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Crohn’s disease is a type of inflammatory bowel disease (IBD). It causes swelling and sores in your child’s digestive tract. The whole tract may be affected, from the mouth to the anus (where stool leaves the body). Swelling and sores make it harder for the body to get nutrients from food. This can make your child feel very ill. It can also lead to growth failure. No one knows what causes Crohn’s disease. There is no cure, but your child’s symptoms can be managed.
Common symptoms of Crohn’s disease include:
Growth failure (short stature)
Nausea or vomiting
Sores in the mouth or around the anus
Bleeding from the rectum (where stool collects before leaving the body)
Abscess (infection) or fistula (abnormal opening in the digestive tract)
The doctor will start by examining your child and asking some questions. The doctor may order certain tests, such as:
Upper GI series with small bowel follow-through: a series of x-rays of your child’s upper digestive tract and small intestine.
Blood and stool tests.
CT scan or ultrasound: tests that take detailed pictures from outside your child’s body.
Endoscopy and colonoscopy: tests during which a flexible tube with a camera is used to view the inside of your child’s digestive tract. This lets the doctor perform a biopsy (take a tiny tissue sample).
There is no cure for Crohn’s disease. But there are ways to help your child feel better. These may include:
Medications that control swelling and sores.
Supplements to give extra nutrition.
Bowel rest to give the intestines time to recover. If your child’s symptoms have been severe, the doctor may suggest giving your child TPN (total parenteral nutrition). During TPN, nutrients are given through a vein in the arm or chest. This gives your child nutrition without going through the digestive tract.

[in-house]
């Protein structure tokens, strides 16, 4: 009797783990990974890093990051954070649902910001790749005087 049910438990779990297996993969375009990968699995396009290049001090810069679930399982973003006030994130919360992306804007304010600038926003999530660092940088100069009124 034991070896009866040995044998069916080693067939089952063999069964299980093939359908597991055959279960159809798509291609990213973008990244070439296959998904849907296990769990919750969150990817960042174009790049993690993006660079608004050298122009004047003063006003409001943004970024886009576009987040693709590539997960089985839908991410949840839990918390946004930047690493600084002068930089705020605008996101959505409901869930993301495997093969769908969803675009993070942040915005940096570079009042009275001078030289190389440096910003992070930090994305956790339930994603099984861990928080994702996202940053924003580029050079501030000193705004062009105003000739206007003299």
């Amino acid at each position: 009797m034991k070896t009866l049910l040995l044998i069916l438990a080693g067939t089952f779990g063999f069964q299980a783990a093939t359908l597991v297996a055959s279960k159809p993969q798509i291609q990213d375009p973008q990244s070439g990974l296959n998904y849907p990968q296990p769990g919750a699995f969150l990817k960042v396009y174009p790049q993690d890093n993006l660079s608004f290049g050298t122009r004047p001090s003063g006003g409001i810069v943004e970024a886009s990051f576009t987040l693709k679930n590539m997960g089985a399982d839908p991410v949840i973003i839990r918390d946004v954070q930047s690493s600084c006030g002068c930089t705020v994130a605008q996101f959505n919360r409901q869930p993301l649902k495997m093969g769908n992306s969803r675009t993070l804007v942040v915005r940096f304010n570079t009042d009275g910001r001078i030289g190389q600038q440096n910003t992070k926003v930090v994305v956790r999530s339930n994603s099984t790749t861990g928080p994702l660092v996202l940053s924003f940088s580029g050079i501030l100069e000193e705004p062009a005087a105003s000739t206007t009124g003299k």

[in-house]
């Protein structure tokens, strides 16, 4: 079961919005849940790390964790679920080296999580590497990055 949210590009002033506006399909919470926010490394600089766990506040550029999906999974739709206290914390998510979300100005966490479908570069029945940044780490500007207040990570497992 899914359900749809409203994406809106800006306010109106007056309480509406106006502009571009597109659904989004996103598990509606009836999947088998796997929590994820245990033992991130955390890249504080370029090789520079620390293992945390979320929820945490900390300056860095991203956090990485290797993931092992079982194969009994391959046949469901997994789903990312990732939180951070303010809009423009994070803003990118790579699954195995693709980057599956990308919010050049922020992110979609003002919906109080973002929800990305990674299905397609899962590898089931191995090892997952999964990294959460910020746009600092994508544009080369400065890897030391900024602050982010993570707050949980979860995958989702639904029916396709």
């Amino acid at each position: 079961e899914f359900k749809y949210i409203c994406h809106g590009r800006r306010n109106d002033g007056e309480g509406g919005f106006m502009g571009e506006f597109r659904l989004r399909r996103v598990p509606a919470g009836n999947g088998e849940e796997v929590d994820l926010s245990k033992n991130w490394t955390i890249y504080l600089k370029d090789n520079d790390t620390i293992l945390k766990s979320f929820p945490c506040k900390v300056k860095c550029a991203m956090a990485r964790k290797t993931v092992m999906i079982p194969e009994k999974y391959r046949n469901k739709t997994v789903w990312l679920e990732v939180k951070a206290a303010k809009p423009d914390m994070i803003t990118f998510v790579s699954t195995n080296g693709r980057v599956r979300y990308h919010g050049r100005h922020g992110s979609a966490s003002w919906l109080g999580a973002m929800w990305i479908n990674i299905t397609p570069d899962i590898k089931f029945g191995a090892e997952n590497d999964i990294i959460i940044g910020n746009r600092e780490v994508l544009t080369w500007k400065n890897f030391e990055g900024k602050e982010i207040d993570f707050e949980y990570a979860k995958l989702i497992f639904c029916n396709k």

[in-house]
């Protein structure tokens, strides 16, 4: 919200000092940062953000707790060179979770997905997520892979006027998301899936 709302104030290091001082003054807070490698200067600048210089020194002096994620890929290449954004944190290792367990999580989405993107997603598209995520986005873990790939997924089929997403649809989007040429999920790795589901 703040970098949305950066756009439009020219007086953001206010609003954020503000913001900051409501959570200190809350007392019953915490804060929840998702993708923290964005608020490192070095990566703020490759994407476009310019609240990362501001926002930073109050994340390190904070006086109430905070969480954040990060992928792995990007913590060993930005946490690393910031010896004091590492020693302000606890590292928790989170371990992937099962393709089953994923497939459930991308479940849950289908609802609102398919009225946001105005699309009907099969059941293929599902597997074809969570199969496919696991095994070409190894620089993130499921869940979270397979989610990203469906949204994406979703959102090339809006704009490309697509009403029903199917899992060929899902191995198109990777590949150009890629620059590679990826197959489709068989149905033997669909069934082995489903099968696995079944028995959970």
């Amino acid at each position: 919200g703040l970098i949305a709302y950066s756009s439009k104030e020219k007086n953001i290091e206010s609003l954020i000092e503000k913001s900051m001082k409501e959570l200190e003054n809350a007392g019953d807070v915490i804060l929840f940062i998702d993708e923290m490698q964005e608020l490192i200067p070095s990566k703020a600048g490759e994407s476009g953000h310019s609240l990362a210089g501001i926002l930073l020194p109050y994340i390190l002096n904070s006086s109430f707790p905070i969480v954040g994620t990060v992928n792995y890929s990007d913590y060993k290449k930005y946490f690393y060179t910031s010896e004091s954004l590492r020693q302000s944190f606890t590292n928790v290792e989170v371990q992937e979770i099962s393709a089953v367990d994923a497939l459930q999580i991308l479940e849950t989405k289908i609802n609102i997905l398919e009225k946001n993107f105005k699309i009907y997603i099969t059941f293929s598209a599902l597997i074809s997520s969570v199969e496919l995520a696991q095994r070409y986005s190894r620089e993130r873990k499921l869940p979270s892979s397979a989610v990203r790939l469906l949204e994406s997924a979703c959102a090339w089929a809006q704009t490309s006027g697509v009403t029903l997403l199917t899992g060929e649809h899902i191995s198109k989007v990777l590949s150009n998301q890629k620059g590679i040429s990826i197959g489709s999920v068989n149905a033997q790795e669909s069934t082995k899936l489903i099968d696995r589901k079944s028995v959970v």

Surgery to relieve your child’s symptoms. Taking medication may not be enough to prevent flare-ups. In this case, the doctor may talk to you about a surgery to help control symptoms.
Once symptoms are under control (or “quiet”), the doctor will want to see your child 2–3 times a year for follow-up. The doctor will also see that your child’s immunizations (vaccinations) are up to date. Tests may be done, including:
Bone scans (painless tests that check the health of your child’s bones)
Flare-ups (times when your child feels symptoms) may still happen. These tips can help you and your child deal with flare-ups:
Allow more time for your child to get ready in the morning. During a flare-up, your child may need longer bathroom time. Stress and pressure can make symptoms worse. Make sure your child has plenty of time and doesn’t feel rushed.
Talk to your child’s teachers and school officials about your child’s Crohn’s disease. Talk with your child’s teachers about flare-ups. Ask them to let your child use the bathroom as needed. This can help prevent accidents. Also, children with Crohn’s may miss school more often during flare-ups. Work with your child’s teachers to help your child keep up with schoolwork.
Let your child beactive. Having Crohn’s disease doesn’t mean your child can’t play sports or be active. During flare-ups, your child might not feel well enough to be active. Let your child decide how much activity feels okay during flare-ups. Encourage your child to be active when symptoms are quiet.
Encourage good nutrition. A healthy diet provides good nutrition for growth. Talk to your child about making healthy food choices when away from home.
Make sure your child takes all of his or her medications. This can help reduce the number of flare-ups.
Look into Crohn’s disease support groups and resources. If your child is feeling alone or different from peers, a support group can offer tips on helping your child lead a normal, active life.
To learn more about living well with Crohn’s disease, contact:
Crohn’s & Colitis Foundation of America: www.ccfa.org
National Digestive Diseases Information Clearinghouse: www.digestive.niddk.nih.gov/ddiseases/pubs/crohns/index.aspx